Luxury fashion brand Prada has agreed to take steps including racial-equity training for its employees in New York City and executives in Milan as part of a settlement with the city over a 2018 window display that included imagery deemed racist.
The agreement, announced Wednesday by the New York City Commission on Human Rights, which oversees the enforcement of the city's human rights laws in housing and retail, was a first for the city in which a brand is being held responsible for its imagery.
The agreement springs from an incident in 2018, when Chinyere Ezie, a civil rights lawyer, uploaded pictures to Facebook that showed the window of a Prada store in downtown New York filled with figurines that she described as "racist and denigrating blackface imagery."
"I don’t make a lot of public posts, but right now I’m shaking with anger," Ezie, who works at the Center for Constitutional Rights, wrote on Facebook.
She said she entered the store, "only to be assaulted with more and more bewildering examples of their Sambo like imagery."
Following backlash, Prada released an apology.
"We would like to convey our deep regret and sincere apologies for the Pradamalia products that were offensive," the statement, posted on Twitter, read in part. The company also said it would donate proceeds from the products to an organization for racial justice and was "taking immediate steps to learn from this."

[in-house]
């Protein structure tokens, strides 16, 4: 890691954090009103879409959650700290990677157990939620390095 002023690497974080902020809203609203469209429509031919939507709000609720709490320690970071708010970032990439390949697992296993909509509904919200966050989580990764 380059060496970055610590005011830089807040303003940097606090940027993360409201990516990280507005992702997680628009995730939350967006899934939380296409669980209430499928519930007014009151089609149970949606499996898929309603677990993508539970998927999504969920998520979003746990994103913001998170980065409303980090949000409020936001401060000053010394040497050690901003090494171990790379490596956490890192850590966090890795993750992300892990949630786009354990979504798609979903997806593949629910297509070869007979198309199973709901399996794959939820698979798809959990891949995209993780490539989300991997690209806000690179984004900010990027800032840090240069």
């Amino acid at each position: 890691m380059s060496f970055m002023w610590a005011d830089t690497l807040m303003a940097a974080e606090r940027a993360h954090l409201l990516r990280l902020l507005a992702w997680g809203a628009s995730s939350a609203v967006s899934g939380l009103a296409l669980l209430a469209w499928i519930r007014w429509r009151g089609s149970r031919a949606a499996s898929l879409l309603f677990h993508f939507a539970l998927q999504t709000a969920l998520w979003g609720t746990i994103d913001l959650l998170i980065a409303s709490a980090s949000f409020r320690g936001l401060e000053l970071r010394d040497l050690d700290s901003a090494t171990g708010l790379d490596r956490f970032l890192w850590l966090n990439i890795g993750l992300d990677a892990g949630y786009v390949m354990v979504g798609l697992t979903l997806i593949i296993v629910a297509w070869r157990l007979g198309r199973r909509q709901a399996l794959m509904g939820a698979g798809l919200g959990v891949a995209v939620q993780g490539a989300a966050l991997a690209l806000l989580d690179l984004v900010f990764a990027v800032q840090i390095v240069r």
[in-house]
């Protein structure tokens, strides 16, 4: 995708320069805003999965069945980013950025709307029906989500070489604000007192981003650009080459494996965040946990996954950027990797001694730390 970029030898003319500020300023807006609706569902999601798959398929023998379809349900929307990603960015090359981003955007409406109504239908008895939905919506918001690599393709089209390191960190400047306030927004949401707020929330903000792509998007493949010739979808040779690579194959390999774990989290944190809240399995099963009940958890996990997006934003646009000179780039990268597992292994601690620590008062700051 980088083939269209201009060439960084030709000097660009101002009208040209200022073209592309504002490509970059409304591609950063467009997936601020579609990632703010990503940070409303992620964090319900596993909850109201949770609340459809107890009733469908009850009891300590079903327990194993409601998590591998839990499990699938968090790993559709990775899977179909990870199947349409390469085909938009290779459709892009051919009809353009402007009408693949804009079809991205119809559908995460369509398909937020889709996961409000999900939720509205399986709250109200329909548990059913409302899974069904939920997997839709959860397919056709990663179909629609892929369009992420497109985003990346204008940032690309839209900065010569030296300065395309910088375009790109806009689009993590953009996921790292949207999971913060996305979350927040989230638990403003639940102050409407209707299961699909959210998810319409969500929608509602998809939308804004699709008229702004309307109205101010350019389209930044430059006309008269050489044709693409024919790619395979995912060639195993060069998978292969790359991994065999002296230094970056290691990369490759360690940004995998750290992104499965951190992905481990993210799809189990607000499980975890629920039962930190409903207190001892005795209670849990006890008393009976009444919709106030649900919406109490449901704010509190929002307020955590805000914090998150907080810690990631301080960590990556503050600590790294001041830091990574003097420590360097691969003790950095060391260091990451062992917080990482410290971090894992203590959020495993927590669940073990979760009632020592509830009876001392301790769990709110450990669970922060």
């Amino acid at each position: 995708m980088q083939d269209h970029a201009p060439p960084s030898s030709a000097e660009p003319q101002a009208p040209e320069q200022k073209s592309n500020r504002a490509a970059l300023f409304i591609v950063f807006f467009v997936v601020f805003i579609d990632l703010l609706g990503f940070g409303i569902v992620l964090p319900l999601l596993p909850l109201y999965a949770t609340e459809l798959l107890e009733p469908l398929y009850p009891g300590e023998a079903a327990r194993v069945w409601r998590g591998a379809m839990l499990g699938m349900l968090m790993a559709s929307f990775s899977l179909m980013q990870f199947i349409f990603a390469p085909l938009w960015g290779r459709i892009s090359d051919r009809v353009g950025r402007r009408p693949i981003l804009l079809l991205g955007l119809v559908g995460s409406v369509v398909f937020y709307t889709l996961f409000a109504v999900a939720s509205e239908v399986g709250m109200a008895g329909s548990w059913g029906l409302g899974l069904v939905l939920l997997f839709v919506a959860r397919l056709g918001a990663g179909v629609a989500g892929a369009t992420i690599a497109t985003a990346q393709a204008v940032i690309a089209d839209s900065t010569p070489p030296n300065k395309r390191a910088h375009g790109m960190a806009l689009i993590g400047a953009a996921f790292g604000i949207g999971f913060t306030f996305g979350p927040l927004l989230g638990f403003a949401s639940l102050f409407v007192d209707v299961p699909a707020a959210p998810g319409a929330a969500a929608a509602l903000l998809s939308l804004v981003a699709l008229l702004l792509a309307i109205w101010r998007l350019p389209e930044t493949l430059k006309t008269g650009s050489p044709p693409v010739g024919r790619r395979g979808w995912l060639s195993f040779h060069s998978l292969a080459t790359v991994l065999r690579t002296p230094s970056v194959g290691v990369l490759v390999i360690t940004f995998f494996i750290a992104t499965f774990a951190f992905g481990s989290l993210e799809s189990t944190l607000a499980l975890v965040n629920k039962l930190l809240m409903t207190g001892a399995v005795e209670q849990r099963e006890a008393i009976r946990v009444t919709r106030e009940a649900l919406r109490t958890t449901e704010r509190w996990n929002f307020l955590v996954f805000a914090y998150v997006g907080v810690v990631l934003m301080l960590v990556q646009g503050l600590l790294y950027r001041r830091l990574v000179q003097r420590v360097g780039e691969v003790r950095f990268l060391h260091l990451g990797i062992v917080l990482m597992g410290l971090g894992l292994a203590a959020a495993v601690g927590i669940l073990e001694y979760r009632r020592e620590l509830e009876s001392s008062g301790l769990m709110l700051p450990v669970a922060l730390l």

Ezie filed a formal complaint in January 2019 with the commission.
Designer Miuccia Prada, her husband Patrizio Bertelli and company chief executive Carlo Mazzi will all undergo training as part of the settlement with the commission.
The settlement was first reported by The New York Times. Prada did not acknowledge wrongdoing in the settlement. The brand did not immediately return a request for comment Thursday.
“Every day our staff strive to better the lives of New Yorkers and create lasting impact to strengthen human rights," Carmelyn P. Malalis, the city's human rights commissioner said in Wednesday's announcement. "Today’s conciliation does exactly that — it recognizes the harm of racist iconography, demands accountability from Italy to New York City, and charts a path forward to greater inclusion and respect for Black people."
The Prada merchandising was one in a series of recent racial faux pas from major fashion brands. Luxury brand Gucci stopped selling a $890 blackface sweater after facing criticism and claims of racism in February 2019.
Spike Lee and rapper T.I. said that month that they would boycott both Prada and Gucci until the brands hired black designers.
Alicia McCauley, a spokeswoman for the commission, said Thursday that the panel is in discussions with Gucci regarding its merchandising and advertising in New York City.
The New York settlement requires Prada to hire a permanent, executive-level diversity and inclusion officer whose responsibilities will include reviewing the brand's advertising and products sold in the United States, as well as reviewing and monitoring its anti-discrimination policies.